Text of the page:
Tanu Bedi: I sincerely wish that this one judgement brings about the desired changes but the past experiences belie this wishful thinking. Therefore until and unless there is a conscious effort by the society to keep the flame burning, the perception cannot be changed overnight. Definitely the judgment has paved the way for discussion on the issue and with consistent efforts the stereotypical attitude would change.
The least, we all can do without any gigantic effort is to change our individual mind set so as to consider every single life as an extremely precious entity capable of living to its fullest extent.
D.N.I.S.: What kind of changes do you feel we need in our judiciary to ensure that rights of people with disability are not violated - especially people who might not be in a position to fight for them?
Tanu Bedi: The sensitization to the rights of people with disability is the key, whether it is the judiciary or society. If the legislature fails or perhaps, as in the present case, has failed to create awareness of the existing rights of disabled people, it should be enforced through judiciary. People with disability have their rights protected under various statutes and conventions. The decisions of the Court should strictly conform to the spirit of those rights and the subjective opinion should not cloud respect to the dignity of all. Also, if possible, a guardian in litigation should always be appointed in case of a person who is not able to speak for himself or herself due to disability. If possible, there should be an effort to listen to the point of view of the organizations working in the field and representing the disability sector.
D.N.I.S.: Do you feel that in the whole issue, the shortcoming on the State’s part did not surface - the fact that she was raped at a government shelter?
Tanu Bedi:The investigations are on and as per the media report the arrest of the concerned persons has been made and a special investigating team constituted by the administration is taking the task seriously. But that’s not the only way State can compensate this girl.
My only worry is that this one case is a topic of discussion because of its exposure in media but unfortunately the hard reality and bitter truth is that there are many State run institutions in which such things are happening in a routine manner. And as there is no one to raise their voices, the inhuman treatment meted out to the inmates of the State run institutions continues.
This case might and should act as an eye opener for all of us to put the State to task to provide adequate care and protection to the subjects who are under the State’s direct custody.
D.N.I.S.: This was one case where some human rights activists had supported termination of pregnancy. What is your reaction to that?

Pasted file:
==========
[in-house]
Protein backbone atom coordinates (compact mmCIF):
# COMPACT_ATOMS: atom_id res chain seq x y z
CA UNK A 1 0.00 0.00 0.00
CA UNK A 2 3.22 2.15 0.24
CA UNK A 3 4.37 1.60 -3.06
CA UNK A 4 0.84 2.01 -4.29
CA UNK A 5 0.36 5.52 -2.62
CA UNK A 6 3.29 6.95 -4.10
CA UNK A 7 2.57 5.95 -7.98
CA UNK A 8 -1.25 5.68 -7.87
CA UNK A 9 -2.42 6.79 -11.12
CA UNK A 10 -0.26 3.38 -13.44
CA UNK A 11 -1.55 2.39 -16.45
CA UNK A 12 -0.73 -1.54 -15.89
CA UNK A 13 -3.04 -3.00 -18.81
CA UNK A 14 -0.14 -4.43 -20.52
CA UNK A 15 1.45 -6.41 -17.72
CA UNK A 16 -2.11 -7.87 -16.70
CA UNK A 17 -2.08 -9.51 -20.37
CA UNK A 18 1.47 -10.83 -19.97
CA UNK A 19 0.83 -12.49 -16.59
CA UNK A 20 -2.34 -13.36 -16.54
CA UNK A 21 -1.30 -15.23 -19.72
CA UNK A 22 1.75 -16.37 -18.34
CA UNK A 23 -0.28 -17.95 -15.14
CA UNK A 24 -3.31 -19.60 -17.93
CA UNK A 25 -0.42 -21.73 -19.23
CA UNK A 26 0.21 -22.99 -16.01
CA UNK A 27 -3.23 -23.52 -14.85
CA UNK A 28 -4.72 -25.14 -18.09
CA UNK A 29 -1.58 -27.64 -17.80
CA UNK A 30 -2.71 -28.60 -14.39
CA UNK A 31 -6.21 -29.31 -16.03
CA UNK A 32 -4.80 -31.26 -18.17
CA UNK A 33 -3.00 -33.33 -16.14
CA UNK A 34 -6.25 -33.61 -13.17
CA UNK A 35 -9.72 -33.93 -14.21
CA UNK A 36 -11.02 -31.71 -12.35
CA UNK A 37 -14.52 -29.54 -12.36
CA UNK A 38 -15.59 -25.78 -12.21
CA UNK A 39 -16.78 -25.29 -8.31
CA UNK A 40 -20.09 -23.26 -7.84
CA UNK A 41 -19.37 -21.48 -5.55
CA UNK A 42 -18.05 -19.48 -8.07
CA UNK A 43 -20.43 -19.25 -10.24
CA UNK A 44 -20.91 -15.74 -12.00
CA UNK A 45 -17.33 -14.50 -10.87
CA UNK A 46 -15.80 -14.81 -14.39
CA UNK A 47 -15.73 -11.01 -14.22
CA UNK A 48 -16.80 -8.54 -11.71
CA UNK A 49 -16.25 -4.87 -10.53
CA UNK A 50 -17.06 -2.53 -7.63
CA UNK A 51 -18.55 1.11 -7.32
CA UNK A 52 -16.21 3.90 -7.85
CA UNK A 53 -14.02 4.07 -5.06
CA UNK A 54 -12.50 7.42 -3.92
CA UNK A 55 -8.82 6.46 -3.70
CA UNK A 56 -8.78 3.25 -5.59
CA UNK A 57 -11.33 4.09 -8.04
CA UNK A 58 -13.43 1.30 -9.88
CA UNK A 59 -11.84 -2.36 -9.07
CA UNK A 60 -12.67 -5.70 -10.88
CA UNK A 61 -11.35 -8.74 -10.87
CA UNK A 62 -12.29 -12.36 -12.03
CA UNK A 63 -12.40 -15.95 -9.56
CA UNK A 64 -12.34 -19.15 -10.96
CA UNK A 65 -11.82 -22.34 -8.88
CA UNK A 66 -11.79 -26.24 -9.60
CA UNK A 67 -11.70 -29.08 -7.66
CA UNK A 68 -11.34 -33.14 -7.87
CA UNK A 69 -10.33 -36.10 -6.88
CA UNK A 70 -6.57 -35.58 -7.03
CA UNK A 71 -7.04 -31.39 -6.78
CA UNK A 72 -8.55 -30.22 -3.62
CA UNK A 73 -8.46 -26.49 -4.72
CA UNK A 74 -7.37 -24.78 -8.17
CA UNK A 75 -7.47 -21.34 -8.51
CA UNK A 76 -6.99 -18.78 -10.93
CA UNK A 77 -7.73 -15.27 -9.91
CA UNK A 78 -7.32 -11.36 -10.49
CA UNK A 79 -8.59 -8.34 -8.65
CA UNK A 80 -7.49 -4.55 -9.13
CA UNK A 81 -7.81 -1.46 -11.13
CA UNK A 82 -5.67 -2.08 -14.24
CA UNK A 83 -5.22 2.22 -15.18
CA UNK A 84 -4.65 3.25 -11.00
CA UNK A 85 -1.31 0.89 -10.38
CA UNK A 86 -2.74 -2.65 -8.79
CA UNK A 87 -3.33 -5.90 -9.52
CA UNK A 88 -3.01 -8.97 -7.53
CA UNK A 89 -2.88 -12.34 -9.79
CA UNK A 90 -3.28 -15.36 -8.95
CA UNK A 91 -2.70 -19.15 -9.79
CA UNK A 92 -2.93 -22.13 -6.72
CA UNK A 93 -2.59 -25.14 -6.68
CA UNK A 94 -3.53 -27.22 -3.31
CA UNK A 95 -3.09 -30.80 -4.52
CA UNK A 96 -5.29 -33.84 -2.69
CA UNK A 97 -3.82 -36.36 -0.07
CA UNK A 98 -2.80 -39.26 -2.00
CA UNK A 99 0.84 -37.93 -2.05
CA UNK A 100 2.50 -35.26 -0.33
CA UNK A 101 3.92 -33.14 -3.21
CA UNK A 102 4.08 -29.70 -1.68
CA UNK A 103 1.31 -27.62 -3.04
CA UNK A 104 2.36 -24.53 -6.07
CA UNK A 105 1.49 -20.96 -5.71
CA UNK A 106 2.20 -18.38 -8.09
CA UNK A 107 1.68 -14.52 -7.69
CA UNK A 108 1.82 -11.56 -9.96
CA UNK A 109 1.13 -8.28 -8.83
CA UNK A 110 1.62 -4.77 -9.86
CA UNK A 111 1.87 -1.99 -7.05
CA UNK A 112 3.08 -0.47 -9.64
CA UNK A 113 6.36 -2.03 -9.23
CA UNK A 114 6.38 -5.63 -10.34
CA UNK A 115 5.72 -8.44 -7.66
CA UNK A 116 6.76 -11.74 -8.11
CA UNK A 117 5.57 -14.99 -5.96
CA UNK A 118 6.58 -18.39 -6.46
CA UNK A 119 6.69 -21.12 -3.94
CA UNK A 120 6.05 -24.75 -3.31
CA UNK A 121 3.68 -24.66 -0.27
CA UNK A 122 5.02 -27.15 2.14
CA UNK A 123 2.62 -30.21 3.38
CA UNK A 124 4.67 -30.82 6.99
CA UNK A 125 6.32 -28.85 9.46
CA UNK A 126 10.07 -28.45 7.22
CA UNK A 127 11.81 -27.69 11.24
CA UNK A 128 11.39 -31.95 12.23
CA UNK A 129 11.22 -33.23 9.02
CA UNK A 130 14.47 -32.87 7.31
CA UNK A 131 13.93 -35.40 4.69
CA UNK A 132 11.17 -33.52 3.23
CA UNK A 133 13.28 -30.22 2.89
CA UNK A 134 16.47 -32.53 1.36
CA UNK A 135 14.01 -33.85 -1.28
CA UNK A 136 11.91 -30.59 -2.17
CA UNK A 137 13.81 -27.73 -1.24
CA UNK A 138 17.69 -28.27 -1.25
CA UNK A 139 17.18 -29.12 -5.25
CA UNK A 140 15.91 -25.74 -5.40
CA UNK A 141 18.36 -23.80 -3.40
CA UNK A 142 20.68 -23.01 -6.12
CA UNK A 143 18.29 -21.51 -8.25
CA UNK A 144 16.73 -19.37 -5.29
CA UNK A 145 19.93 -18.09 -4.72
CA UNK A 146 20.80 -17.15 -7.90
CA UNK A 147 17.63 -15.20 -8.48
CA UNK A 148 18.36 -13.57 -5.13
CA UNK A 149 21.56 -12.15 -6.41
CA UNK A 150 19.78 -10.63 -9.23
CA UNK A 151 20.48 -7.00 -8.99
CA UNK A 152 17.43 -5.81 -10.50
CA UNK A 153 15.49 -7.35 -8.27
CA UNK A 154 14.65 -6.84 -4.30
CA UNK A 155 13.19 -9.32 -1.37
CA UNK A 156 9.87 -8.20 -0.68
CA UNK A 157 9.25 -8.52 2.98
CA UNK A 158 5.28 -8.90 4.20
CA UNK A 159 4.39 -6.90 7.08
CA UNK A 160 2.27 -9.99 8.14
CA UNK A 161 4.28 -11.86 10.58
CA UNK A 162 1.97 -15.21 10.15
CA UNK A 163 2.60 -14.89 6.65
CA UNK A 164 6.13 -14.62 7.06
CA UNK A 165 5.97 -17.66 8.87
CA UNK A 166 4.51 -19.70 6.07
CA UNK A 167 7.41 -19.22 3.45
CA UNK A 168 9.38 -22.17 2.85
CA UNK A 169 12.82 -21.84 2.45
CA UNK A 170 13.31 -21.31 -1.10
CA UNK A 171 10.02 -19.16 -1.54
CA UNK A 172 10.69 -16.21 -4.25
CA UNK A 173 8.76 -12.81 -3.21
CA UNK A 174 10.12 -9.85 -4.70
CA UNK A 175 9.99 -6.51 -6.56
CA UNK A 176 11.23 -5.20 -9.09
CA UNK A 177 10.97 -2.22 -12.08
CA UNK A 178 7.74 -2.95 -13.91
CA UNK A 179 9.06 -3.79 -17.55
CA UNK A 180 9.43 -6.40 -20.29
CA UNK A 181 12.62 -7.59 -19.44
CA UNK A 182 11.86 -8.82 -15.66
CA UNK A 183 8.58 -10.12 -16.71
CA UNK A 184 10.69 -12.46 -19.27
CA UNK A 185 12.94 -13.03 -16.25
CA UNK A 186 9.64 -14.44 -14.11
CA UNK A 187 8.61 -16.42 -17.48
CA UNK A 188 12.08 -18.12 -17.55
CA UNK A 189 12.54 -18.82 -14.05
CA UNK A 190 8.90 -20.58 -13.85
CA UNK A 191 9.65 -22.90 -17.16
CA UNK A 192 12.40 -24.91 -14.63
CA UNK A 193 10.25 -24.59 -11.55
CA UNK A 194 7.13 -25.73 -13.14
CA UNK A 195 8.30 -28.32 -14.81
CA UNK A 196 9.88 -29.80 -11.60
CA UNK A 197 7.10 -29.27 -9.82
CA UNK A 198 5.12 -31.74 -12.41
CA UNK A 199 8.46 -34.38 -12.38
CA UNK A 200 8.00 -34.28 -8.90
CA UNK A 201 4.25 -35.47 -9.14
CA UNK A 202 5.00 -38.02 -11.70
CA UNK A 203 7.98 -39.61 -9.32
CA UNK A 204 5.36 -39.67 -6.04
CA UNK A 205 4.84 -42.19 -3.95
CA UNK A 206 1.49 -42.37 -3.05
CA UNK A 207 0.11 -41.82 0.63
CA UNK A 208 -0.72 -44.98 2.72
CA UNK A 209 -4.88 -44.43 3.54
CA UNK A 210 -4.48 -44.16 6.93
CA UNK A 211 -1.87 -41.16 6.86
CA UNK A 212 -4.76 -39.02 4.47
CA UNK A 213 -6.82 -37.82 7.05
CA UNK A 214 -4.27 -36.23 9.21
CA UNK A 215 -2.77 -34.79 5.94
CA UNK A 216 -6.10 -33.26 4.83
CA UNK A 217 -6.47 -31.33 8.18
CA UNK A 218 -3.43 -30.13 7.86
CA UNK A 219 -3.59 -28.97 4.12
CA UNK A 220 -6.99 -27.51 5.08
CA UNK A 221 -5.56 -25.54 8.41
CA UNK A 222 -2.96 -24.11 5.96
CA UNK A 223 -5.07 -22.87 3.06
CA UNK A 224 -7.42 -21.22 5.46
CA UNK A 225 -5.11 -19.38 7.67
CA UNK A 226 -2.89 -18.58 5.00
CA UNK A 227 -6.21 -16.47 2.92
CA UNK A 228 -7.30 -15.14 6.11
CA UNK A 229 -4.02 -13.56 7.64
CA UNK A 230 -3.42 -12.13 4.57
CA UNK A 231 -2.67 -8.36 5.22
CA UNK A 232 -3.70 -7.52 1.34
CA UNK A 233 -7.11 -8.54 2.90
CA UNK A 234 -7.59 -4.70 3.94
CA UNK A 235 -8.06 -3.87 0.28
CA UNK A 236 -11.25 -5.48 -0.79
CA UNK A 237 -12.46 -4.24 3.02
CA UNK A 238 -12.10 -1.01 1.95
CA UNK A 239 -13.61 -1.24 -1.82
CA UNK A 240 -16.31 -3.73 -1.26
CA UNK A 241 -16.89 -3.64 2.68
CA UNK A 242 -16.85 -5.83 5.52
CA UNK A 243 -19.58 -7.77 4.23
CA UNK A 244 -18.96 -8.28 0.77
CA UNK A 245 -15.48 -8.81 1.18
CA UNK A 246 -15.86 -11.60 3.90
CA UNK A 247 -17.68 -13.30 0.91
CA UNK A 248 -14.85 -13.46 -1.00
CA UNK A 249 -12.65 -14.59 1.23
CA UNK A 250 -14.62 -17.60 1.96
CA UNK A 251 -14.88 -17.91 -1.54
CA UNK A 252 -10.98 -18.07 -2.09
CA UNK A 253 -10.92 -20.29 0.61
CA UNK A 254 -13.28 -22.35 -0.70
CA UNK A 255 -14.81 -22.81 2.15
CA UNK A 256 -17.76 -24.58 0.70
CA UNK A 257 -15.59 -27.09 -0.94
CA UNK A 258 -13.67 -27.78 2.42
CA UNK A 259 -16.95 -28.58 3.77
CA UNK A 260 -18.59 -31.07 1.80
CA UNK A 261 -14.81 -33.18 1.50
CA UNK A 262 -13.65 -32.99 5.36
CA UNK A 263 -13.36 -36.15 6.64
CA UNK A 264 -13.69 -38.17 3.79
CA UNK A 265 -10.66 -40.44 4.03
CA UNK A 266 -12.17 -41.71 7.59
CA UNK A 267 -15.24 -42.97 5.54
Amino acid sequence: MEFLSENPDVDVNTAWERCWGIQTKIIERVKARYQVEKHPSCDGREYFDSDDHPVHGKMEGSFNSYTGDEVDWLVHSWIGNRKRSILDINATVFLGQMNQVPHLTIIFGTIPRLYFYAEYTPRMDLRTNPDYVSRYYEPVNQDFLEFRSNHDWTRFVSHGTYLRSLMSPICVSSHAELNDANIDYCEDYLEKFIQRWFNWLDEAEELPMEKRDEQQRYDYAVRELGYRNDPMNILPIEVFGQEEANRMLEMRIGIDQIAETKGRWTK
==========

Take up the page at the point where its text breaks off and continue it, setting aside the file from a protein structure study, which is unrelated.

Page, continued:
Tanu Bedi: Well, this case has also brought forth different perceptions of humanity. I might be wrong but it forced me to think that the fight for other’s rights is on two different planes. Some people think that others are weak and therefore they need the strength and capacity of the strong to protect the rights of the weak, more-so in the terms and manner as the strong think is right for the weak.
Then there are some people who believe that nobody is weak and the nature has given no right to anyone to decide for other’s life by looking down upon them. Wherever somebody is found lacking in some capacity to fight for their own rights, the effort should be to give strength to remove weakness and help the person become strong and decide for its own life. I belong to this latter category of persons and have always believed that by making others strong I strengthen myself. I did not fight for anyone’s right. I fought for my conviction and for my belief in the preciousness and dignity of each human life.
D.N.I.S.: Do you think we as a country have matured to recognise the rights of people with disability?
Tanu Bedi: May be yes, may be no. There has been mixed response from the different quarters. The so called elite whose own lives have never been encountered with disabilities and difficulties chose to comment upon life of a disabled person as one not even worth living.
Unfortunately, many of the medical health professionals come under this category and proved the fear that doctors by not trusting their own patients are sometimes the biggest obstacles for a disabled person to live a meaningful life. The fight of a disabled man or woman against the society’s bias is much more rigorous than the challenge posed by the physical or mental impairment.
There are no yardsticks to the quality of life. Everyone’s life and its journey and experience is unique. If our busy schedule does not permit us to come forward to do anything for persons with disability, we must not squander our precious time by getting into discussion without any follow up action to belittle and mock at the dreams and desires of people with disability and put them down with our own subjective opinion. They don’t need anyone’s permission to live their life the way they want. LIVE AND LET LIVE completely, meaningfully…